- B.C., Ontario and the golden goose
- Canada churns out 67,000 jobs
The golden goose
The death of the golden goose in British Columbia and Ontario threatens to ripple through the economies of Canada’s strongest provinces.
Economists are already redoing their forecasts in the wake of policy moves aimed at taming the Vancouver and Toronto housing markets.
This is not to suggest policy makers are wrong in trying to cool things down - God knows, someone had to do something - only that there will be an impact on the economy and provincial revenues.
Which, of course, is arguably better than a burst bubble.
The frothy Vancouver market was already cooling, even before the federal government’s new measures this week and the recently introduced provincial tax on foreign buyers of area properties. And Toronto was forecast to cool at some point next year.
Both B.C. and Ontario now have to come to grips with how a slowdown in housing will affect their broader economies.
“While both provinces are expected to continue performing well over the coming years, they, too, have a new reality to deal with - increased scrutiny on the housing market,” Canadian Imperial Bank of Commerce economists Andrew Grantham and Nick Exarhos said in a new study this week.
The slowdown in housing is expected to hit B.C. harder given the impact the industry has had on both the economy and the province’s finances.
The economies of the two provinces, the strongest in the country, have expanded at paces that top 2 per cent, with much of that strength coming from the housing sector, said Mr. Grantham and Mr. Exarhos.
“While housing-related activities don’t make up an outsized share of the labour market, construction and real estate services have disproportionately contributed to employment growth over the last decade,” they noted.
“And these only measure the direct impact of housing on the economy, failing to take into account indirect impacts such as retail sales for household goods and furnishings,” the CIBC economists added.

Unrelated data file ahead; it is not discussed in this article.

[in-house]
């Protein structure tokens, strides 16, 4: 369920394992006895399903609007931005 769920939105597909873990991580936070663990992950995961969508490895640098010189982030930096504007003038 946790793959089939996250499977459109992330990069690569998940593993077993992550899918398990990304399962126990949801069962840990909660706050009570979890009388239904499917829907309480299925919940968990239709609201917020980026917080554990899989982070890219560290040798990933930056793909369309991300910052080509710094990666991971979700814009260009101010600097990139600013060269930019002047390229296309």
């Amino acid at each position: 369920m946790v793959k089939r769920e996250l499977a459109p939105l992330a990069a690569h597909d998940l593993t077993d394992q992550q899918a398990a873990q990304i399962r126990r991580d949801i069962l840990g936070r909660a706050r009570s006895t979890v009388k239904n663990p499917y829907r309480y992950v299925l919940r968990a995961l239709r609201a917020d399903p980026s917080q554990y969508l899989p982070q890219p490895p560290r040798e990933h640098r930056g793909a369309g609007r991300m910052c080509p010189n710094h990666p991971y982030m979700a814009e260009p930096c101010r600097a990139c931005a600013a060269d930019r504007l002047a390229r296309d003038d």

Notable, too, is that the province’s last budget didn’t factor in a “significant retrenchment” in revenues tied to housing.
B.C. has been in a strong fiscal position, but that would have looked far different absent the housing boom.
“Keeping a balanced budget without that windfall may have meant less growth in government spending, which in itself would impact GDP growth,” Mr. Grantham and Mr. Exarhos said, though land transfer taxes aren’t as important to Ontario.
Both provinces will “likely see somewhat softer growth” as the boom fades.
CIBC now expects economic growth in B.C. will slow to 2.2 per cent in each of 2017 and 2018, with Ontario also coming in at slower paces of 2.2 and 2.3 per cent.
TD had downgraded the B.C. and Ontario economies even before the new federal measures, projecting growth will ease in B.C. to just 2 per cent next year and 1.8 per cent in 2018. Ontario is expected to also see a slower pace, of 2 per cent and 1.7 per cent.
If you want a sense of the Vancouver market after just two months of the new 15-per-cent tax, take a look at this chart from BMO Nesbitt Burns senior economist Sal Guatieri.
While Vancouver’s benchmark price is still up hugely, Mr. Guatieri pointed to the average sales value.
“The monthly drop was more than double the second-worst one on record,” he said.
“The collapse was almost entirely in detached homes, i.e., the segment prized by wealthy foreign buyers.”
And that was before Finance Minister Bill Morneau’s new measures. So as Mr. Guatieri put it, “stay tuned.”
Canada churns out jobs
We’re getting used to the extreme fluctuations in monthly jobs reports, and the September numbers certainly stick to that trend: Statistics Canada says the economy churned out 67,000 new jobs, with the unemployment rate holding at 7 per cent.
Note that the bulk of the September gains were part-time positions, as The Globe and Mail’s Rachelle Younglai reports.
Employment is now up by 139,000 from a year ago, again primarily because of part-time work.
There are still almost 1.4 million Canadians who can’t find a job.